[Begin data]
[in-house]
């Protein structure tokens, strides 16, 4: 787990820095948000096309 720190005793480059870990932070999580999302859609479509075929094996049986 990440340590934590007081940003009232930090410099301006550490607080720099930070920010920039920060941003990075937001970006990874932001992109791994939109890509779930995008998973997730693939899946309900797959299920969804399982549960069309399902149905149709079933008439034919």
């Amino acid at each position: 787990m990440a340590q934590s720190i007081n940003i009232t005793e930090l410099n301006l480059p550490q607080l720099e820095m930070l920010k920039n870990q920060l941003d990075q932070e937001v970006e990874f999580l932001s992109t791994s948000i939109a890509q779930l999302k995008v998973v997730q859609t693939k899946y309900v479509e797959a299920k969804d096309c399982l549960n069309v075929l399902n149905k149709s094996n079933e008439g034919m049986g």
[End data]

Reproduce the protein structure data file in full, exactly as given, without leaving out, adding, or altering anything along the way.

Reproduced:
[in-house]
């Protein structure tokens, strides 16, 4: 787990820095948000096309 720190005793480059870990932070999580999302859609479509075929094996049986 990440340590934590007081940003009232930090410099301006550490607080720099930070920010920039920060941003990075937001970006990874932001992109791994939109890509779930995008998973997730693939899946309900797959299920969804399982549960069309399902149905149709079933008439034919």
């Amino acid at each position: 787990m990440a340590q934590s720190i007081n940003i009232t005793e930090l410099n301006l480059p550490q607080l720099e820095m930070l920010k920039n870990q920060l941003d990075q932070e937001v970006e990874f999580l932001s992109t791994s948000i939109a890509q779930l999302k995008v998973v997730q859609t693939k899946y309900v479509e797959a299920k969804d096309c399982l549960n069309v075929l399902n149905k149709s094996n079933e008439g034919m049986g």